Klou Thank you for sharing. The thought of PD is very terrifying and I'm sure my husband is in the beginning stages. I think he is imagining it to be so much worse than it really is judging from what I've read on here. What is a resting tremor? My Hubs arm jumps about every 5-10 minutes and it looks and feels different - almost like it's foreign to his body if that makes sense? X

Try and keep your chin up. I get comments like that and much, much worse all the time. That's why it helps no end to come on here and talk to people who can understand the situation.

A resting tremor is something that occurs, in the case of my husband, when he isn't using that arm or he is relaxed. His arm will literally bounce up and down as though he is constantly tapping his hand on something. I try and discourage him from hiding his hand in his trouser pocket when this happens, not the most appropriate of looks! Instead I found him a stress ball which helps.

Have you noticed whether or not your husband still swings his arms when he walks? Only mine has lost the ability to move them and while I know this isn't the same for everyone it appears to happen quite often.

Do you both have the same Dr? We do and he will listen to my concerns, even though it will need a visit eventually.

Hi to all of you who have posted on this subject of men who will not accept that something is wrong with their health. My father is typical of the men you are describing, which is a very selfish attitude for them to take. My father has never admitted to anybody that he has PD and when I developed the symptoms and spoke to him about it he said I was being a drama queen. As you can imagine this led to a huge argument between the two of us and I pointed out to him that if he wanted to bury his head in the sand and ignore his symptoms that was up to him, but he had no right expecting me to do the same thing. I love my father very much and it upset me terribly to have to tell him to his face what I thought about his attitude toward illness. He is now 92 years old and still alive, his symptoms began when he was 70 years old and he is now in the advanced stages of stage 5. My symptoms are progressing faster than his did, but I am taking medication and seeing a specialist every four months. There is nothing macho in ignoring health problems and the sooner men wise up to this fact the better! My advice is that you have to be cruel to be kind sometimes, as I had to be with my father. It will hurt you more than it will hurt them but if you really care about them it is the only course of action left open .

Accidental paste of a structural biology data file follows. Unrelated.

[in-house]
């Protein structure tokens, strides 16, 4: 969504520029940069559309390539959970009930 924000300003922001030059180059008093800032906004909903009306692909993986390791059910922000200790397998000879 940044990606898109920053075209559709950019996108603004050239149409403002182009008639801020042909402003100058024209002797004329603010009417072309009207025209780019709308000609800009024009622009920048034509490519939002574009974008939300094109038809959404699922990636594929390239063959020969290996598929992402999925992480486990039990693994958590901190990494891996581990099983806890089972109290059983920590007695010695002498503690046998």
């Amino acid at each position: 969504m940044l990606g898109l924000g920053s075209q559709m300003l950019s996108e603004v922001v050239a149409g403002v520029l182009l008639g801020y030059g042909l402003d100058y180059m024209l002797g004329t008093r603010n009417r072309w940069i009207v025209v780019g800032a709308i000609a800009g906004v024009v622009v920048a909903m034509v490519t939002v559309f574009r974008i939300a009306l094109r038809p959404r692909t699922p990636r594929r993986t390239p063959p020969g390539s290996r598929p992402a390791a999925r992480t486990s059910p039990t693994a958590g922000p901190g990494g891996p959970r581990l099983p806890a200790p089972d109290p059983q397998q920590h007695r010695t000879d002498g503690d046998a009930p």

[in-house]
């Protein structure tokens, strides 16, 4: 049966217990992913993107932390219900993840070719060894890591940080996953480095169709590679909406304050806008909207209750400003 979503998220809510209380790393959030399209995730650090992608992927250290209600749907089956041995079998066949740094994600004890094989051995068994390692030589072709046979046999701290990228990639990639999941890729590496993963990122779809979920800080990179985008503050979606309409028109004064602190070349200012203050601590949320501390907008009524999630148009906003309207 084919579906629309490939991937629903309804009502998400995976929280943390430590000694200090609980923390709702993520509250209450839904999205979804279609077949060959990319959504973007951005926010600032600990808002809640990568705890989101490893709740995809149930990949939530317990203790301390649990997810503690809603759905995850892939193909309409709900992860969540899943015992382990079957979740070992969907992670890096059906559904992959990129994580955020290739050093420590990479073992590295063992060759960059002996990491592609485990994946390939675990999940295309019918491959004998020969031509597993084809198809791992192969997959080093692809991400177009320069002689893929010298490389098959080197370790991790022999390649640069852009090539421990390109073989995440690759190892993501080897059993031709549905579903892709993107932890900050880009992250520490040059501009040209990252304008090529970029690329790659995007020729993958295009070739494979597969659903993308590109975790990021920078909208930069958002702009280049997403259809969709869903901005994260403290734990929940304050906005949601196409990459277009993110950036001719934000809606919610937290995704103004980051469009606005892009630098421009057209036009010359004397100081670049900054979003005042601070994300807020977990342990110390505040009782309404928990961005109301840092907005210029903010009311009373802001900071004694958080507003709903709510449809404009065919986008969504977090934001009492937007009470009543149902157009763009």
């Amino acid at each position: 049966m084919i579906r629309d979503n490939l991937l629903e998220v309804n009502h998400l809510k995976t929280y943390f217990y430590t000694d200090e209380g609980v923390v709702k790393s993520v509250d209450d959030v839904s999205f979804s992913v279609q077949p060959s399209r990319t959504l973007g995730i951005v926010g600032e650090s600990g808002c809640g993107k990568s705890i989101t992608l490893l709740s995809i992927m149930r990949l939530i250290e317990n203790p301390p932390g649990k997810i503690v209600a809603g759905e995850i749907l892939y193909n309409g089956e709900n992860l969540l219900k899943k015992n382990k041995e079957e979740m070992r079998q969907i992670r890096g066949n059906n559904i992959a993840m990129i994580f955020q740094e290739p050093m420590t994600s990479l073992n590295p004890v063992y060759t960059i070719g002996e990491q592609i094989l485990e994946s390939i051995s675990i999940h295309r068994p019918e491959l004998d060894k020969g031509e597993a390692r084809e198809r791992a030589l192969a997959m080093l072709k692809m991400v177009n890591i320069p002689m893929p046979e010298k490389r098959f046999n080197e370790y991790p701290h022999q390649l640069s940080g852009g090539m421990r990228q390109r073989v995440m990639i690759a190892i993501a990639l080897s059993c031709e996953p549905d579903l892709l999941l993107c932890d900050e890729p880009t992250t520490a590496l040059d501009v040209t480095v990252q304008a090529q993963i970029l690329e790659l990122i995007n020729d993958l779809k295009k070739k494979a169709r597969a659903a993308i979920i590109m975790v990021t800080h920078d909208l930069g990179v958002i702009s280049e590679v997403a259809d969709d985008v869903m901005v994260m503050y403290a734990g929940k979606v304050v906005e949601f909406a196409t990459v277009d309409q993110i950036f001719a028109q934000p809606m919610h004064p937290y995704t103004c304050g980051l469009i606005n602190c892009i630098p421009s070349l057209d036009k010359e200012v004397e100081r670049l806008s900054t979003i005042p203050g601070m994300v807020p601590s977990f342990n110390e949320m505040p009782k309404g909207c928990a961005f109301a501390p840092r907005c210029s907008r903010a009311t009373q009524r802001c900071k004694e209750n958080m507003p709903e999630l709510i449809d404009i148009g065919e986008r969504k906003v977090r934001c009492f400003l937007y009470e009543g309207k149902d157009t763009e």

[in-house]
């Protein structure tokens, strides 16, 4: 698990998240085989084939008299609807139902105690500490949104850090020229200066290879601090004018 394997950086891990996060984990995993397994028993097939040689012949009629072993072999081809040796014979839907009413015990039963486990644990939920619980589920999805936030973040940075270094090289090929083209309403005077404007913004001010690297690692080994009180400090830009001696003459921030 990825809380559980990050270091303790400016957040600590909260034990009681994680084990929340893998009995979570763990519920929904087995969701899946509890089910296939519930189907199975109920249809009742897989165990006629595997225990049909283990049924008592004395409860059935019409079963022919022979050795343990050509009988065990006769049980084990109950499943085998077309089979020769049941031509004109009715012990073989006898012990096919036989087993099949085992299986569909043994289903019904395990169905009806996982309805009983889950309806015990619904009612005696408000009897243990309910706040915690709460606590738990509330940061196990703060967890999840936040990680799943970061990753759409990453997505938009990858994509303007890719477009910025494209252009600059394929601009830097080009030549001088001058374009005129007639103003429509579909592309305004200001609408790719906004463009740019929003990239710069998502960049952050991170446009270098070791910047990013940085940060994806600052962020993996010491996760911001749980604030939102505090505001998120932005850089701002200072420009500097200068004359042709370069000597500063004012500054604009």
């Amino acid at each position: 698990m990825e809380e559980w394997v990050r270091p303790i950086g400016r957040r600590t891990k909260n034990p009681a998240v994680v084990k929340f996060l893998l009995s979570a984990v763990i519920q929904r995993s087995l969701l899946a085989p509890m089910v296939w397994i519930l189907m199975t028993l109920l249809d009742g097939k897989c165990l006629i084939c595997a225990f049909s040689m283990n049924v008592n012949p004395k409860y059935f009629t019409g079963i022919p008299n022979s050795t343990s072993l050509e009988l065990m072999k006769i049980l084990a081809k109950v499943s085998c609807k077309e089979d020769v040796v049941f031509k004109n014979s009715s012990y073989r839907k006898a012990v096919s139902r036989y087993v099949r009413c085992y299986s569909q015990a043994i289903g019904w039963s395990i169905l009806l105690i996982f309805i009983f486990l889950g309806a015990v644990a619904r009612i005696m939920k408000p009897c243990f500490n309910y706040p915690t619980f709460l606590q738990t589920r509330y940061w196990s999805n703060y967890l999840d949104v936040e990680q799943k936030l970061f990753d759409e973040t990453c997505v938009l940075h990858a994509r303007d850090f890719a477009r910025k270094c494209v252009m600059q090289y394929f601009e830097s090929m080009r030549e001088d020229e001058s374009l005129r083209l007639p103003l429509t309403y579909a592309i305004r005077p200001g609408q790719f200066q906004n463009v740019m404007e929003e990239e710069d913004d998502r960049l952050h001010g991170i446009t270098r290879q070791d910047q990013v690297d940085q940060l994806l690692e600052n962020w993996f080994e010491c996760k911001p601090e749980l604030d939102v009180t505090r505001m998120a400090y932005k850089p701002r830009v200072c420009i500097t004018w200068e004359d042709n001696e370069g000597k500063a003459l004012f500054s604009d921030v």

Hi I have been interested to read of people (mostly men it seems) who don’t want to consider their particular problems as being due to Parkinsons. I think this is a bit short-sighted as until there is a diagnosis there can be no treatment. We know there is no cure for PD but different treatments can be very beneficial, and the sooner they are started the better.

I was diagnosed in January this year with moderate PD, and told that I had probably had it for 5 to 7 years. I remember talking to my GP about the tremor in my hand some years ago, only to have it dismissed, as there were no tests for PD. If it had been investigated earlier, then treatment could have started sooner. Please encourage these reluctant patients to consult their GPs Delay is definitely not beneficial to anyone.

Hi Khine,

I have just read an article that you commented on 7 months ago on Advice Please. Having been subjected by my father to the very attitude to which you are talking about. I am sorry to say that I have neither sympathy nor empathy for men who take this attitude toward their health problems. The people who I feel sympathy toward are the spouses and carers who eventually have to take care of these selfish individuals.

Hi there
You are so right. The partners and carers bear the brunt of these selfish people who won’t admit to having problems. They have no idea how difficult they make it for the people they supposedly love.
Patience certainly is a virtue, very much needed in caszesde like these.

Good luck with your father. It’s a pity he (they) don’t rad these posts, then they bwould know what effect they are having.